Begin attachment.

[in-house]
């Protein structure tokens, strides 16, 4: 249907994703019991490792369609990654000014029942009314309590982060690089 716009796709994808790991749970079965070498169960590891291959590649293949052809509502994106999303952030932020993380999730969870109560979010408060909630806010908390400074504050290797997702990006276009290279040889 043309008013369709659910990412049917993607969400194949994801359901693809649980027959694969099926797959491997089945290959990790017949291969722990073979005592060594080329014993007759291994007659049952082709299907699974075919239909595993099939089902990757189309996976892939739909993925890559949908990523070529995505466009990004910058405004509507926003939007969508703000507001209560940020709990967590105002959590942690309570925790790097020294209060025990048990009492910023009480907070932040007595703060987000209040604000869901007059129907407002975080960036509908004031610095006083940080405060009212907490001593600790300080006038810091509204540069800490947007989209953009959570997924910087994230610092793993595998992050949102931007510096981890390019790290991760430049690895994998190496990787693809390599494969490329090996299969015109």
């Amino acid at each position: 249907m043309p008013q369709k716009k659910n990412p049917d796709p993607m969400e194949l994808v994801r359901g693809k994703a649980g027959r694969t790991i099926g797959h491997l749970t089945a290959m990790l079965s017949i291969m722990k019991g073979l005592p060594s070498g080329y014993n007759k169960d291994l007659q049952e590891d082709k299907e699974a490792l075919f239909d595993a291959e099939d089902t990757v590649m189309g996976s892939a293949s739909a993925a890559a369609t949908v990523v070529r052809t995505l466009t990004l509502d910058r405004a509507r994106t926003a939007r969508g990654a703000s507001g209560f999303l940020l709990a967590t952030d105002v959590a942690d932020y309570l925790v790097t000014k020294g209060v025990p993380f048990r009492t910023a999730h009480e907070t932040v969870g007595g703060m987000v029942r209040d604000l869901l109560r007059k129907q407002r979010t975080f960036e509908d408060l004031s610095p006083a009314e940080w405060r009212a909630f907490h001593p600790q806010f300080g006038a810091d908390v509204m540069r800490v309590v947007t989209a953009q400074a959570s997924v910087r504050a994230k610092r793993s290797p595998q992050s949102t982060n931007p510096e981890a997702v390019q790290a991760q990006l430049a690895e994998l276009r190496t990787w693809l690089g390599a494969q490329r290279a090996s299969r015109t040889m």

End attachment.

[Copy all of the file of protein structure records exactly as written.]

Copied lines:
[in-house]
């Protein structure tokens, strides 16, 4: 249907994703019991490792369609990654000014029942009314309590982060690089 716009796709994808790991749970079965070498169960590891291959590649293949052809509502994106999303952030932020993380999730969870109560979010408060909630806010908390400074504050290797997702990006276009290279040889 043309008013369709659910990412049917993607969400194949994801359901693809649980027959694969099926797959491997089945290959990790017949291969722990073979005592060594080329014993007759291994007659049952082709299907699974075919239909595993099939089902990757189309996976892939739909993925890559949908990523070529995505466009990004910058405004509507926003939007969508703000507001209560940020709990967590105002959590942690309570925790790097020294209060025990048990009492910023009480907070932040007595703060987000209040604000869901007059129907407002975080960036509908004031610095006083940080405060009212907490001593600790300080006038810091509204540069800490947007989209953009959570997924910087994230610092793993595998992050949102931007510096981890390019790290991760430049690895994998190496990787693809390599494969490329090996299969015109």
């Amino acid at each position: 249907m043309p008013q369709k716009k659910n990412p049917d796709p993607m969400e194949l994808v994801r359901g693809k994703a649980g027959r694969t790991i099926g797959h491997l749970t089945a290959m990790l079965s017949i291969m722990k019991g073979l005592p060594s070498g080329y014993n007759k169960d291994l007659q049952e590891d082709k299907e699974a490792l075919f239909d595993a291959e099939d089902t990757v590649m189309g996976s892939a293949s739909a993925a890559a369609t949908v990523v070529r052809t995505l466009t990004l509502d910058r405004a509507r994106t926003a939007r969508g990654a703000s507001g209560f999303l940020l709990a967590t952030d105002v959590a942690d932020y309570l925790v790097t000014k020294g209060v025990p993380f048990r009492t910023a999730h009480e907070t932040v969870g007595g703060m987000v029942r209040d604000l869901l109560r007059k129907q407002r979010t975080f960036e509908d408060l004031s610095p006083a009314e940080w405060r009212a909630f907490h001593p600790q806010f300080g006038a810091d908390v509204m540069r800490v309590v947007t989209a953009q400074a959570s997924v910087r504050a994230k610092r793993s290797p595998q992050s949102t982060n931007p510096e981890a997702v390019q790290a991760q990006l430049a690895e994998l276009r190496t990787w693809l690089g390599a494969q490329r290279a090996s299969r015109t040889m």